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Links and Resources: 
Resources for the Aviation Archaeologist
 
Civilian Aviation

National Transportation Safety Board  Public Inquiries Branch, 800 Independence Avenue S.W., Washington, D.C. 20594 - Check out the database of aircraft accidents from 1962, plus listings of major accidents, and online reports in Adobe Acrobat format.  Write to them to request a specific accident report.
Federal Aviation Administration - Lots of safety information, and an incident database for each aircraft type for the last ten days. 
Logbook Magazine -  A quarterly magazine covering the entire spectrum of aviation history.  Their stories come from the people who lived them, not simply from professional writers.
The DeHavilland Comet Homepage - I don't believe that DeHavilland maintained a better archive of information on their own airplanes!  Includes a wealth of info on Comet hull losses.
Plane Crash Info.com - Several databases including the Worst of the Worst, accident photos, statistics, and CVR information
Flight Safety Foundation Accident Prevention - Want the last word in what happened to cause an accident?  FSF's magazine is the source.  Back issues are online in Adobe Acrobat format.
Aviation Safety Network - A must see site!  To keep on top of aviation safety issues, and even be notified of accidents worldwide by e-mail, this is the place to go.
Aircraft Crashes Record Office - From Switzerland, an excellent collection of photographs and information on accidents worldwide.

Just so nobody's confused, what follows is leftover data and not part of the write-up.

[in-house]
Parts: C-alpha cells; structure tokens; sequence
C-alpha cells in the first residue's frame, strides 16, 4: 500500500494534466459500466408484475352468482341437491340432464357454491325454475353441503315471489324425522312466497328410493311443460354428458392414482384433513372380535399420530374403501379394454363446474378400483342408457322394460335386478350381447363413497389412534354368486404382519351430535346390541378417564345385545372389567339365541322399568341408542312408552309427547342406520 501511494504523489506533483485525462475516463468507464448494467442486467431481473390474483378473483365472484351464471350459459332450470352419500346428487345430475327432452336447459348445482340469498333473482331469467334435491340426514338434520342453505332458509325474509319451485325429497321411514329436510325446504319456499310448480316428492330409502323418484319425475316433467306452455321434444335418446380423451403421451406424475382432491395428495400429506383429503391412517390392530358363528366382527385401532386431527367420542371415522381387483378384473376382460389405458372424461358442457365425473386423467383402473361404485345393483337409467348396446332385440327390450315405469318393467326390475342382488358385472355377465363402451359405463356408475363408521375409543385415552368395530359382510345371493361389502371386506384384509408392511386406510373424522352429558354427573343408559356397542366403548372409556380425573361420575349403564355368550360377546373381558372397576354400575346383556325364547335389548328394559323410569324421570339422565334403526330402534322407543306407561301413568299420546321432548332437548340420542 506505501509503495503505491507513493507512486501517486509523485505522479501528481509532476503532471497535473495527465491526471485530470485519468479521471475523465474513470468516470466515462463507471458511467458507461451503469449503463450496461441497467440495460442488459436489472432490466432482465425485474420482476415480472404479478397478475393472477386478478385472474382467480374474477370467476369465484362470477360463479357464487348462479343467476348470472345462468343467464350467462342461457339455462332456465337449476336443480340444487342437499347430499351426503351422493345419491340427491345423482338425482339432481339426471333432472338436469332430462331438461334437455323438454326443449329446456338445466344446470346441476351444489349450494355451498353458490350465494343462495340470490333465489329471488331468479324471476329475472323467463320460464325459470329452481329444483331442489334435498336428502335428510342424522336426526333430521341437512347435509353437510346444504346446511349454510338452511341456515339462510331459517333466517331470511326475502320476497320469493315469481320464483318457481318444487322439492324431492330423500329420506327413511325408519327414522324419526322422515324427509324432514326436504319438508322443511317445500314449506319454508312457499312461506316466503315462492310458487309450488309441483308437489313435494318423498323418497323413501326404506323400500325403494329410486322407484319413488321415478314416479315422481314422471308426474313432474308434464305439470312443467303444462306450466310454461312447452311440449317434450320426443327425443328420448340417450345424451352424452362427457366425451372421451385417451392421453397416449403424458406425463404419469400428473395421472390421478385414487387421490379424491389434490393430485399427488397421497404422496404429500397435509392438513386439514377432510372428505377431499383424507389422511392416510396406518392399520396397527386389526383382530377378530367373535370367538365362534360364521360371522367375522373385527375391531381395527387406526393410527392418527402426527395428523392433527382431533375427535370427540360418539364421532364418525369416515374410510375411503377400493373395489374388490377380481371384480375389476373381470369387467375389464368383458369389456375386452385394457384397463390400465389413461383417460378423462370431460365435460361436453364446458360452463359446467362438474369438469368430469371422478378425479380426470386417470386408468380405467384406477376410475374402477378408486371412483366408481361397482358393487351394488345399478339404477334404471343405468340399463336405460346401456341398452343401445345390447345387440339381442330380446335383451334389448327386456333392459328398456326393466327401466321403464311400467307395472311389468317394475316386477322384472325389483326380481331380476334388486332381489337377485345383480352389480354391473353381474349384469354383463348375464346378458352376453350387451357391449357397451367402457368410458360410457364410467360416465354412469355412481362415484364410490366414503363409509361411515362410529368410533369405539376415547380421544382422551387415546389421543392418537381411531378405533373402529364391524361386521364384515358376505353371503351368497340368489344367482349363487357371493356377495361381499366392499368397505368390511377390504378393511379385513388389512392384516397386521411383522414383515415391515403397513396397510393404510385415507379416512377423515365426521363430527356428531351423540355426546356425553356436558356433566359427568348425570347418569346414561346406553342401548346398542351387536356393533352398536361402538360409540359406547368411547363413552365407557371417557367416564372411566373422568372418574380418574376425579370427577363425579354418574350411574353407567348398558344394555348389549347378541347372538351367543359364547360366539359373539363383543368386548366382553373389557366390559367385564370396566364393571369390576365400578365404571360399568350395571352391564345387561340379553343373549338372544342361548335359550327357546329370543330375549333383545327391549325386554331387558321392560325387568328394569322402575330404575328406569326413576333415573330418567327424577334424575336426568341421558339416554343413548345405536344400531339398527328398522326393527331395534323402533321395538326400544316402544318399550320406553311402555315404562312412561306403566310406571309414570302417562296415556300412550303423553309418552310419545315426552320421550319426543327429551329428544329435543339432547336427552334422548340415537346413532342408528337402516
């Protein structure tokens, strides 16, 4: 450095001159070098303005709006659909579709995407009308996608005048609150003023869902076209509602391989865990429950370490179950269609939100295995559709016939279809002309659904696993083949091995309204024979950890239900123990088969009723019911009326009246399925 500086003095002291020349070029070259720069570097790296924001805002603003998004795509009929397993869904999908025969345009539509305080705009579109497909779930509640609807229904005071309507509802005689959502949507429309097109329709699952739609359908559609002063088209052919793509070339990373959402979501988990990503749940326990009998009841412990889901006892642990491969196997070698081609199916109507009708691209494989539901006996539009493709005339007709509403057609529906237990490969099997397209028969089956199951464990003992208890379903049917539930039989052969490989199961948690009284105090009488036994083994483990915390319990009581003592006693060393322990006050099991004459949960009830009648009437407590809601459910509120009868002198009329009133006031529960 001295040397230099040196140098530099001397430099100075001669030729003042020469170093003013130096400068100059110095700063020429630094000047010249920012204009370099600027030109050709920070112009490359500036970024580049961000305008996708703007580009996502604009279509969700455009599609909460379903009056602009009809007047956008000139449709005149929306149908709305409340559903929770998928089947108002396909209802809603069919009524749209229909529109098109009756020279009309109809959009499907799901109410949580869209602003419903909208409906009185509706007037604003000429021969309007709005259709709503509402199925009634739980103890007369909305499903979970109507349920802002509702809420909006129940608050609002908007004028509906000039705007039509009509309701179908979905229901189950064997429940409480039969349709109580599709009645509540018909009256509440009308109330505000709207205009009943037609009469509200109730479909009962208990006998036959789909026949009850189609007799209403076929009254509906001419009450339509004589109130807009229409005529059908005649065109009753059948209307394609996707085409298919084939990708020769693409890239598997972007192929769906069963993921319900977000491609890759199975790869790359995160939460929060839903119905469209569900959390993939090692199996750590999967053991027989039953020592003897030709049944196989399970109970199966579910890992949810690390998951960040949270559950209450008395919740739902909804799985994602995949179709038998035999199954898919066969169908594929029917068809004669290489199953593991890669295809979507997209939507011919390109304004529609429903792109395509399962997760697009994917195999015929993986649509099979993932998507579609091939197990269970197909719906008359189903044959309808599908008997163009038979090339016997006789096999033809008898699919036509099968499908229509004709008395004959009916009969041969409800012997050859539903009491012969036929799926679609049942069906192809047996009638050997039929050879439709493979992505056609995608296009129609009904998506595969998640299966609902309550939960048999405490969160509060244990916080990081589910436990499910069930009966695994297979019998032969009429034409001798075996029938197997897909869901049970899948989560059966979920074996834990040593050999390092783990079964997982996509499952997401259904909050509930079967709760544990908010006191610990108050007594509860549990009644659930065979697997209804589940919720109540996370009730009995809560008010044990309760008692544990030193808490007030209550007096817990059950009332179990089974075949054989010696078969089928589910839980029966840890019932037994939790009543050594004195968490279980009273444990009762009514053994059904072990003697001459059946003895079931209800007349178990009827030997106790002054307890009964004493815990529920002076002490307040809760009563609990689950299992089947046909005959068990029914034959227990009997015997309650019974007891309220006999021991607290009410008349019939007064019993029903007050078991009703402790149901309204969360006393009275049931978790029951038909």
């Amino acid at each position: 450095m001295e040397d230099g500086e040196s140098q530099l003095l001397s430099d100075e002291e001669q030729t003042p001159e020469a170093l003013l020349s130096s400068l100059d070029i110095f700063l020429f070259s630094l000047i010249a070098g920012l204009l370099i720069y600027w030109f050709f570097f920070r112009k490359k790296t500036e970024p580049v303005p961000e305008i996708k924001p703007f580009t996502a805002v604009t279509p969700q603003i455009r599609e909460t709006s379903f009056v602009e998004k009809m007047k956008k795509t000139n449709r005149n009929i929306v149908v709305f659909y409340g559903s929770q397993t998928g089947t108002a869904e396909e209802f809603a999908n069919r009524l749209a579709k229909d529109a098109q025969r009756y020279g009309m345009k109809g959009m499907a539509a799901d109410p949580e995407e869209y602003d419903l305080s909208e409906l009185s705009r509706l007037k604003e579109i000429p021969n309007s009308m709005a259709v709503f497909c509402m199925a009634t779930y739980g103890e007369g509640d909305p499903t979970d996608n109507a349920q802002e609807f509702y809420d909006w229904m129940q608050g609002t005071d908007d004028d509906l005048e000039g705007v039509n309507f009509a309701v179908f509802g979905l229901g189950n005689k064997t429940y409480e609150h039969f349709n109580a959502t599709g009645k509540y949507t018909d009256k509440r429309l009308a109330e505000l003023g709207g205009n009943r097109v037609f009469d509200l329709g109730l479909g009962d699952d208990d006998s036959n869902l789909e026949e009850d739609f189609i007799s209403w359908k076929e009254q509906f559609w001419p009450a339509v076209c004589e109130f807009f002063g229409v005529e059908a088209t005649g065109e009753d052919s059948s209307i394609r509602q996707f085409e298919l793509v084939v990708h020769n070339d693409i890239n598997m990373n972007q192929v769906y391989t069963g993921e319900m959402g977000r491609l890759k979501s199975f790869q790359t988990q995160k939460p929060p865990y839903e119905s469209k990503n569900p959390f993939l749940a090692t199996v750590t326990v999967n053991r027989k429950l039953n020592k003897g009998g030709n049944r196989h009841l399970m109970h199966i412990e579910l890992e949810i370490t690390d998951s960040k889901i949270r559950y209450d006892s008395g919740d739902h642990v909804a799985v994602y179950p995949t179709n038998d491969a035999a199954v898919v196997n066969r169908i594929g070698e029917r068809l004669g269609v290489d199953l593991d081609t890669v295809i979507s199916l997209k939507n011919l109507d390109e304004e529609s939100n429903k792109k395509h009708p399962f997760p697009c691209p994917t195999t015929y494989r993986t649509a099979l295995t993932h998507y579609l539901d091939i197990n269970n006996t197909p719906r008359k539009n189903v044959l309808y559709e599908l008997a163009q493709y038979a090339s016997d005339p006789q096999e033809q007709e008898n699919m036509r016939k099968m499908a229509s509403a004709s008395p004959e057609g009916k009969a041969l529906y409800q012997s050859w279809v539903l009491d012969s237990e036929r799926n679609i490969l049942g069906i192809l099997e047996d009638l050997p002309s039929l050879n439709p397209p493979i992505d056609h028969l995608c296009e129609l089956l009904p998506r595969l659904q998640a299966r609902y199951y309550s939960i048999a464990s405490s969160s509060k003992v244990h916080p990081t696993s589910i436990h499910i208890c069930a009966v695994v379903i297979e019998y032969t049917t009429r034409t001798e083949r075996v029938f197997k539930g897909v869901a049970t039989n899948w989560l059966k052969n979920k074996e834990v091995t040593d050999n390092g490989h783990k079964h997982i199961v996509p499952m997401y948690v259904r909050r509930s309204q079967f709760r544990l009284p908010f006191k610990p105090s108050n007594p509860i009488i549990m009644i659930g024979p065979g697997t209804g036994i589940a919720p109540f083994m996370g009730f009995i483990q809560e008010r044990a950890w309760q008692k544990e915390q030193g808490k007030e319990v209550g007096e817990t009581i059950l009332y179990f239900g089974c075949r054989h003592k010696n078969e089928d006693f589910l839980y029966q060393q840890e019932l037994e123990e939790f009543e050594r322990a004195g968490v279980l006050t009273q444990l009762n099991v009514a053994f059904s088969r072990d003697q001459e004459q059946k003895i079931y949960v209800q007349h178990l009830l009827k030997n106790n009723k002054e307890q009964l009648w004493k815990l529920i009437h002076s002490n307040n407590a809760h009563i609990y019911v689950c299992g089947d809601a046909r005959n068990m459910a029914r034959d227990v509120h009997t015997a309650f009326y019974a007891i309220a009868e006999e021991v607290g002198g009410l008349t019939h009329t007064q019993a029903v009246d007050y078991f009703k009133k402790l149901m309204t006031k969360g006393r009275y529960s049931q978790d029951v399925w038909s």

Military Aviation


USAAS/USAAC/USAAF/USAF Serial Numbers 1922-Present

USN and USMC Aircraft Serial Numbers--1917 to Present

Extensive listings of all known serials.  Fates are listed when known.

Serial Number Search Engine  Can search by description, aircraft type, or serial/bureau numbers.


Canadian Military Aircraft Serial Numbers - 1914 to present
The U. S. Army Air Forces In World War Two - With forums, databases and research tips covering all aspects of the USAAF.  (added 29 August 2006)
Department of the Navy Policy Regarding Custody and Management of Sunken Naval Vessels and Aircraft Wreck Sites
Navy Aircraft As Artifacts - An outstanding article from Robert S. Neyland and David Grant.
Sunken Warships and Military Aircraft - by J. Ashley Roach, Captain, JAGC, U.S. Navy (ret.), Office of the Legal Adviser, U.S. Department of State A discussion on the importantance of preserving wreck sites.
Elevon - Aviation on the Internet -  The comprehensive online resource; includes the Encyclopedia of US Military Aircraft from Joe Baugher, and an extensive Military Aircraft Database from Emmanuel Gustin.  (updated 16 November 2008)
AeroFiles - Need info on a particular type of airplane?  This is the place to go! Formerly Aero Data Files. 
Pacific Wreck Database - This is the place to go for information on World War Two wrecks in the Pacific Theater of Operations, bases, and more!
Department of the Air Force, Air Force Safety Center, 9700 G Avenue S.E., Kirtland AFB, NM 87117-5670 - Write to them to request the accident report concerning post-1955 crashes involving Air Force aircraft.  These reports will be edited for content, and will not tell you what actually happened to cause the crash.  For unedited pre-1955 reports, contact Craig Fuller at AAIR